They chose Whitehorse first

I’m sitting on a rock where Lil’s Place will be in about 14,000 years.

I’m thinking about a chocolate shake, but chocolate hasn’t really been invented yet. I’m travelling with some people who have finally made it to the Whitehorse area — where they will stay for a few years.

“Oh, maybe 10 years,” Om says. “This seems like a very transient area.”

Om and his extended family say they came down to Whitehorse from the Tok, Alaska area when the ice sheets started receding.

“It was kind of pretty when the grass and trees came. Of course, we’re following the mammoths. Isn’t everybody?”

It’s true. Mammoths seem to determine where everyone moves these days. And you follow them south if they go south. Most of the predators are moving south with the herd, too.

“Is this a problem?” I ask Juh, who’s five-foot frame belies a pretty strong at-latl arm. He’s known as “Piercer” in his family for his ability to throw a dart straight through the neck of a scimitar cat.

“See, I don’t see it as a problem,” he says. “Cats or mammoth — doesn’t matter which ones I bring home. It’s food. My family even enjoys the little pika we’ve discovered in the rocks here.”

We’re outside on the rock deck of Juh’s home. He’s settled comfortably here on Golden Horn, with a great view of the valley below. His wives and family have adapted to life here in the future city limits.

“I’m hoping we can keep the population down, though,” he says. “I don’t see the area sustaining more than a few families at a time.”

Juh’s first wife, Em, agrees. “We’d like to keep this Yukon valley a secret. I can’t imagine too many more immigrants and newcomers before the culture changes. Last year, it was just us, and then Om’s family moved into the area, too.”

Juh says, “I’m glad that we’re friends. The place is too small to make enemies and burn bridges too fast.”

One of their daughters asks what a bridge is.

“It’s just an expression, Hok,” he tells her.

They like the laid-back atmosphere of the Whitehorse area. “Oh, up north it was always hunt, hunt, hunt,” Em says. “And move, move, move. The pace is so fast. I couldn’t relax. But here –,” she points out toward the lower areas of the valley, “there’s cranberry bushes you wouldn’t believe. I’m actually starting an art career, too. This just wasn’t possible up north.”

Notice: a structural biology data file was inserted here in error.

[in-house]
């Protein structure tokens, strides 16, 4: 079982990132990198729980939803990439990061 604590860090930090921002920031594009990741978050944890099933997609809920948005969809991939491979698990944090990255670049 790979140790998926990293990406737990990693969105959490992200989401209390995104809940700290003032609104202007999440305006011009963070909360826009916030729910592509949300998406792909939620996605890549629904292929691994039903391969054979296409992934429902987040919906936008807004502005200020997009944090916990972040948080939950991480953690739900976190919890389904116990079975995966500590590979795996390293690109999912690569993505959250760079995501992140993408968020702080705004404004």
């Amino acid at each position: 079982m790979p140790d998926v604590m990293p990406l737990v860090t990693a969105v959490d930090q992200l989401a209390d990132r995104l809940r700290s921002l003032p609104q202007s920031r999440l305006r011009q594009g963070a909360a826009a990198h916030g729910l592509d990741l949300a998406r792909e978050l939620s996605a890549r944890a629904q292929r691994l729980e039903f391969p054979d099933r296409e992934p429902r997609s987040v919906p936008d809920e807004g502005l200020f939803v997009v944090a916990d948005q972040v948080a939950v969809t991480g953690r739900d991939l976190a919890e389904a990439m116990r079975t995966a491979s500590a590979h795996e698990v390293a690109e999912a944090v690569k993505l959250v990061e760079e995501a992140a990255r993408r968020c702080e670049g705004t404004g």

She shows me the walls of their home. She’s painted the walls with figures of Yukon animals. Some really stunning work, very Majiski-like, the line work, the colour.

“I’m hoping to market this to the south,” she says.

I can imagine the cost of shipping cave-paintings down south was enormous.

Om, quite a bit taller than the rest of Juh’s family, stands on the deck and points off to a valley beyond the Whitehorse area. “I want to try hunting over there. We saw a moose with a huge record-shattering rack. You can’t get this kind of hunting anywhere else.”

Both families agree. Part of why the Whitehorse area really calls to them, why some of them even resist the idea of moving south again, is the strong outdoors culture.

“People live in the outdoors here. Even families living over in that River Dale area too — they are big outdoorsy people. The culture really supports hunting, outdoor sports, this incredible river —.”

Juh shows me a salmon from a recent catch. “There are plenty of these fish, too. No overfishing like there is in Alaska.”

I ask what Em thinks of the school system. “We home-school mostly. But, hey, if a particle physicist or agronomist comes into the area, we’ll definitely think about having him as a guest speaker. But right now, we cover all the basic subjects: math, biology, storytelling arts, home economics, gym.”

Still, one of the kids, in a quiet moment, when a stunning sunset turns the valley orange, turns to me and asks if I’ve seen a good espresso place. I say I have. But he won’t see it for several thousand years.

“Gee, that’s a long time to wait for a latte.” He looks south. “I wonder if it’s better down there.”

And so it begins …

Jerome Stueart chose this city on purpose. Maybe you did, too. He’d like to hear from you. Write to him at [email protected]


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